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Move Over Cloud – Fabric is the New Buzz Word
Oct 31, 2011

Move Over Cloud – Fabric is the New Buzz Word

 

I have been in this industry for almost 30 years. In the pantheon of words that have been abused by marketing folks during that time, the term “cloud” has to rate near the very top.  Today everything is a cloud. Too bad. “Cloud” is a great metaphor to describe shared, virtualized resource pools. A good friend of mine recently pulled out a slide from 1997 where I used the term and a pictorial depiction of a cloud to describe dynamic pools of compute and storage resources. It got me to thinking: am I to blame?

 

In a case of history repeating itself, about two and a half years ago I started talking publicly about the benefits of fabrics in the data center. Fabrics represent a faster, simpler, more efficient topology to interconnect the infrastructure of the modern data center. Since then, I have noticed that our competitors have also started talking about fabrics and, as is typically the case when marketing folks get hold of a term they do not fully understand, the term “fabric” has begun its ascent up the list of abused terms. When I cut through all the chatter, I find three types of architectures being marketed as data center “fabrics”:

 

1.    The first, which I call a Marketing Fabric, is not really a fabric at all. It is merely a collection of switches arrayed in a traditional hierarchical network. It appears that marketing types, who were feeling left out of the fabric conversation, started referring to their current offerings as a fabric and stamped that moniker on the pictures in their brochures. Either they do not get it, or they are trying to confuse you.  Shame on them (and they know who they are).

 

fabric.jpg

                              

2.    The second type I call a Protocol Overlay Fabric, which is built on top of a non-blocking network topology commonly known as a "spine and leaf" design constructed with standard Ethernet switches. The “leaves” act as the access tier of the network while the “spine” acts as the backbone or core.  Each node in the spine is connected to every leaf; the number of nodes in the spine is a function of the bandwidth required to achieve a non-blocking network according to the principles first laid out by Charles Clos while he was at Bell Labs in 1953.

 

spine.jpg

 

This design commonly used in the WAN, presents problems when applied to an L2 environment. While Ethernet is great at providing plug-and-play access, it unfortunately struggles with multi-switch topologies that present multiple paths or loops. Applying Spanning Tree Protocol could solve the problem, but that would unfortunately disable most of the bandwidth.  As a result, we have seen the evolution of two new multi-link protocols, TRILL and SPB (Shortest Path Bridging), to address the problem. Done properly, this architecture provides three benefits:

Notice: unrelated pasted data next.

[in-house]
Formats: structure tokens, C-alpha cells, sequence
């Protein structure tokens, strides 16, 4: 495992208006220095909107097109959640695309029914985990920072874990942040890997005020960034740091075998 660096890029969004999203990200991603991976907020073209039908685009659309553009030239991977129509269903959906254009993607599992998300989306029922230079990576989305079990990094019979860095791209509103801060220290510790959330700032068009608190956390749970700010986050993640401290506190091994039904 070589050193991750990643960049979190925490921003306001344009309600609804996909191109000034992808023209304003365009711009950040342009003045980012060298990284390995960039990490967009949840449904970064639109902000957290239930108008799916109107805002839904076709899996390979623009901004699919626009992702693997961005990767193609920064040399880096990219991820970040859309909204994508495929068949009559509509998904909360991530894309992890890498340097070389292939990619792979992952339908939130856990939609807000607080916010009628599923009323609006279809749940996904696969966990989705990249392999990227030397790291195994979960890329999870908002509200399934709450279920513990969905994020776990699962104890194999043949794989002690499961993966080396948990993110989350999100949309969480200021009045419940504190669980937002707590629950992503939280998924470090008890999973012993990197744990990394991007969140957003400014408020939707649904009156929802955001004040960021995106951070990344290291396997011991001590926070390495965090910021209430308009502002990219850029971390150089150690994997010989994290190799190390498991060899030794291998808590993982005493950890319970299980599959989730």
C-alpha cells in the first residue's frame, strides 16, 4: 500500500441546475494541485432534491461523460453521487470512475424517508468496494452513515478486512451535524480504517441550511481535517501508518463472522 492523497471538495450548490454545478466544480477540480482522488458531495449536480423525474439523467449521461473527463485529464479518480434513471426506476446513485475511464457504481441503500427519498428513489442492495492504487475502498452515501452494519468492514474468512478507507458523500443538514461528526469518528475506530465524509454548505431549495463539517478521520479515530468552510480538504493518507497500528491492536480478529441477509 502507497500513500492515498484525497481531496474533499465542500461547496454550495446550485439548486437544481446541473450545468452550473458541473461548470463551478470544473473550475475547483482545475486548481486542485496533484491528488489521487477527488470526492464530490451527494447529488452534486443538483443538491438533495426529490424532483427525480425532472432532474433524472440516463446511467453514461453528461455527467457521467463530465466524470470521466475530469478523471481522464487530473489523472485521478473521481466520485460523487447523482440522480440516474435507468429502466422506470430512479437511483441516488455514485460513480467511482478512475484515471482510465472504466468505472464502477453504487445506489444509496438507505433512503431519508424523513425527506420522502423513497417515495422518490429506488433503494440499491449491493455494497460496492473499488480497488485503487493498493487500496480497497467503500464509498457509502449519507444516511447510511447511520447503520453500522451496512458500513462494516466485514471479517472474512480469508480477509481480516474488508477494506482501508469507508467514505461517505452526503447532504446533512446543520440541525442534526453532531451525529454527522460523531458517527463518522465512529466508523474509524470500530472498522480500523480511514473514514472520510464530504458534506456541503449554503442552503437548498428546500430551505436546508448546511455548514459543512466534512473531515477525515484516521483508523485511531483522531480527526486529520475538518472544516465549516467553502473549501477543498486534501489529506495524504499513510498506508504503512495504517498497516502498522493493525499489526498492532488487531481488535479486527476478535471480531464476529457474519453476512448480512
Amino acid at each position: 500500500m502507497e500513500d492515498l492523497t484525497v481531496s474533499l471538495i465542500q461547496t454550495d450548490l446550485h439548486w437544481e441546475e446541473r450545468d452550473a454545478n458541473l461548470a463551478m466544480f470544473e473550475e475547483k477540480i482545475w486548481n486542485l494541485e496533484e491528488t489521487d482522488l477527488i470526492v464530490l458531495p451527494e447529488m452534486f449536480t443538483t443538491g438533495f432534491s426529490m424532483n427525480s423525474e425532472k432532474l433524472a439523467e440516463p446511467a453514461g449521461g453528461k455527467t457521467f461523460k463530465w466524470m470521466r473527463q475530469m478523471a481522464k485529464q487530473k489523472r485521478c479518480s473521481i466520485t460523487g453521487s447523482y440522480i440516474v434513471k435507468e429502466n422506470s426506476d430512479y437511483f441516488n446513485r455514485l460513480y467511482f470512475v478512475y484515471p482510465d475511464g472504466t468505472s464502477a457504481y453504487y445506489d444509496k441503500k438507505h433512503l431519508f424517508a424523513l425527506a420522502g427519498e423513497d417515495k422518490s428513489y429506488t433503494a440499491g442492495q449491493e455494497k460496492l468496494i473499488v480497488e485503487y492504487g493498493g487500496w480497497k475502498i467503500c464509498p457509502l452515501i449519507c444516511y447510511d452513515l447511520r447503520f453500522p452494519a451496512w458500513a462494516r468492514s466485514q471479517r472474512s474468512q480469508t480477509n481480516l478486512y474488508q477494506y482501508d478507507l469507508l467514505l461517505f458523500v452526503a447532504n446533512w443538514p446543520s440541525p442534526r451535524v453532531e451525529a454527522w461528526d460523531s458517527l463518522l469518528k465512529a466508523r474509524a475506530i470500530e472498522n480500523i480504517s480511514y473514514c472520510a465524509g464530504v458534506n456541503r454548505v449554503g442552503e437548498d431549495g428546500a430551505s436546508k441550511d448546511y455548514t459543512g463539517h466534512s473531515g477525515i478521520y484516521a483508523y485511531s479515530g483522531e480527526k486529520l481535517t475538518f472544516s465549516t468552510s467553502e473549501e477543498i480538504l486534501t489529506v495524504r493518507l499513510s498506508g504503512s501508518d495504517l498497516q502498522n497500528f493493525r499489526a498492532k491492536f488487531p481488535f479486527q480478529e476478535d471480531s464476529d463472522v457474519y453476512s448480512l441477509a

1. A simpler, flatter two-tier network topology 
  2. All access ports are equal, eliminating the effects of network locality
  3. No Spanning Tree

 

  1. The third type of fabric I call a Switch Fabric. A switch fabric preserves the operational construct, performance and simplicity of a single switch, but it delivers the scalability and resiliency you expect from a data center network—the best of both worlds. It eliminates the need to run any multi-link protocol inside the fabric by utilizing a hardware-based transport mechanism and enables the fabric to be managed as a single "device". This is the path that we have taken with QFabric, and one I have discussed in previous blogs. Juniper is the only vendor to have taken this path, and the benefits are many.

 

  1. It is the simplest network topology, flattening the network to a single tier
  2. All access ports are equal, eliminating the effects of network locality
  3. This design eliminates the need to run any multi-link protocols such as Spanning Tree, TRILL or SPB
  4. It improves efficiency by reducing the number of hardware components, thus reducing the power, space and cooling requirements
  5. It reduces network latency, improving the behavior of every application
  6. The design simplifies operations by reducing the number of devices to be managed from many to one
  7. It provides the lowest capital and operating costs.

qfabdiagram.jpg

 

So even though the marketing types will continue to misuse the term fabric the characteristics and benefits of a true fabric remain clear.

 

Related Resources:

ACG QFabric TCO Whitepaper for download here. Listen to the video interview with Mike Marcellin and Ray Mota on You Tube here.

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